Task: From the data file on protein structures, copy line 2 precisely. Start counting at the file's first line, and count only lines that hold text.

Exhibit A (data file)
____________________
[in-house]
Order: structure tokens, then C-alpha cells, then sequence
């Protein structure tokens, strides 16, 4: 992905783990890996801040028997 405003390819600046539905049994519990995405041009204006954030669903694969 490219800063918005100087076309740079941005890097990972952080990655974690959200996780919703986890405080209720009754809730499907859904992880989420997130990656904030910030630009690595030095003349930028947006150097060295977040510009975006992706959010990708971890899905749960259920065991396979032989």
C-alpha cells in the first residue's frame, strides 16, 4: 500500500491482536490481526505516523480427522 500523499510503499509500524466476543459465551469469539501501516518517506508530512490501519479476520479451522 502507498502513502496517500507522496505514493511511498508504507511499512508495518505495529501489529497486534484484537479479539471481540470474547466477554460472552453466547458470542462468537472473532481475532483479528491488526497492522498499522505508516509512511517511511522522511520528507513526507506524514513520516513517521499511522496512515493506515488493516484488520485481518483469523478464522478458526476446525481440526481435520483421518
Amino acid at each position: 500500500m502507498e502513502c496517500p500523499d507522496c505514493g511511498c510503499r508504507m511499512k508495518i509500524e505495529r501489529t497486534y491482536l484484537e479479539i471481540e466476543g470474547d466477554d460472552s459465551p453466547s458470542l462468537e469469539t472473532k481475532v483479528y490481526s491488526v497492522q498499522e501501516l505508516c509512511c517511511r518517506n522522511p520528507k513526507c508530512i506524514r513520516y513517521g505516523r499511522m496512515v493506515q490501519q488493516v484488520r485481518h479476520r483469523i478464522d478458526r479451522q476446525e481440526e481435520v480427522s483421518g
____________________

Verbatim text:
Order: structure tokens, then C-alpha cells, then sequence